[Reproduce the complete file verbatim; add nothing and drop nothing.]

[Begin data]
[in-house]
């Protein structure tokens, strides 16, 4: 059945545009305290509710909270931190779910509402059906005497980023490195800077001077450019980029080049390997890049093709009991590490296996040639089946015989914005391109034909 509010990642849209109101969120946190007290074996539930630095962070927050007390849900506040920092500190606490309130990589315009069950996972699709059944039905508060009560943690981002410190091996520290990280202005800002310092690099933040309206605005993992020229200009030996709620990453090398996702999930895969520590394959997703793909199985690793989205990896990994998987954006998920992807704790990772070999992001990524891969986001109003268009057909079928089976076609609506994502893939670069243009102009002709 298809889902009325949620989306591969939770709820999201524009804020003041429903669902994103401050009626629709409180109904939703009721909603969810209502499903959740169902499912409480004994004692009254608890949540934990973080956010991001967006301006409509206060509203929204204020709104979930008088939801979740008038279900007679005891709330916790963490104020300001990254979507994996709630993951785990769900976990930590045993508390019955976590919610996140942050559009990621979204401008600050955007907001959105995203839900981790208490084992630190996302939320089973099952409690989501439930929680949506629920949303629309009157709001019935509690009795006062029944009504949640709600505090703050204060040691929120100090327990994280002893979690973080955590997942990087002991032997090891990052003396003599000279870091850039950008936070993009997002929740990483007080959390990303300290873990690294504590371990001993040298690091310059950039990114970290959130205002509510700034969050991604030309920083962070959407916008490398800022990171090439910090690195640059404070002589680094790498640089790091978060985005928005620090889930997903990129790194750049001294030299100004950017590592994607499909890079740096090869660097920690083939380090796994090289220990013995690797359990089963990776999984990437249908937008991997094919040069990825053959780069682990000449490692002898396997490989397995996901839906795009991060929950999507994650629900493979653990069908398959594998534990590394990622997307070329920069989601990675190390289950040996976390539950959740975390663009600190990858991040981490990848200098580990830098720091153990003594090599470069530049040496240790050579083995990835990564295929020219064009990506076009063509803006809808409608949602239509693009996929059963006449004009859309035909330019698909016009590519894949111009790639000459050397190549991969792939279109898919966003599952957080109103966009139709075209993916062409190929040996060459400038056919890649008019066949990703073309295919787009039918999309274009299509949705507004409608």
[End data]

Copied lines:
[in-house]
């Protein structure tokens, strides 16, 4: 059945545009305290509710909270931190779910509402059906005497980023490195800077001077450019980029080049390997890049093709009991590490296996040639089946015989914005391109034909 509010990642849209109101969120946190007290074996539930630095962070927050007390849900506040920092500190606490309130990589315009069950996972699709059944039905508060009560943690981002410190091996520290990280202005800002310092690099933040309206605005993992020229200009030996709620990453090398996702999930895969520590394959997703793909199985690793989205990896990994998987954006998920992807704790990772070999992001990524891969986001109003268009057909079928089976076609609506994502893939670069243009102009002709 298809889902009325949620989306591969939770709820999201524009804020003041429903669902994103401050009626629709409180109904939703009721909603969810209502499903959740169902499912409480004994004692009254608890949540934990973080956010991001967006301006409509206060509203929204204020709104979930008088939801979740008038279900007679005891709330916790963490104020300001990254979507994996709630993951785990769900976990930590045993508390019955976590919610996140942050559009990621979204401008600050955007907001959105995203839900981790208490084992630190996302939320089973099952409690989501439930929680949506629920949303629309009157709001019935509690009795006062029944009504949640709600505090703050204060040691929120100090327990994280002893979690973080955590997942990087002991032997090891990052003396003599000279870091850039950008936070993009997002929740990483007080959390990303300290873990690294504590371990001993040298690091310059950039990114970290959130205002509510700034969050991604030309920083962070959407916008490398800022990171090439910090690195640059404070002589680094790498640089790091978060985005928005620090889930997903990129790194750049001294030299100004950017590592994607499909890079740096090869660097920690083939380090796994090289220990013995690797359990089963990776999984990437249908937008991997094919040069990825053959780069682990000449490692002898396997490989397995996901839906795009991060929950999507994650629900493979653990069908398959594998534990590394990622997307070329920069989601990675190390289950040996976390539950959740975390663009600190990858991040981490990848200098580990830098720091153990003594090599470069530049040496240790050579083995990835990564295929020219064009990506076009063509803006809808409608949602239509693009996929059963006449004009859309035909330019698909016009590519894949111009790639000459050397190549991969792939279109898919966003599952957080109103966009139709075209993916062409190929040996060459400038056919890649008019066949990703073309295919787009039918999309274009299509949705507004409608």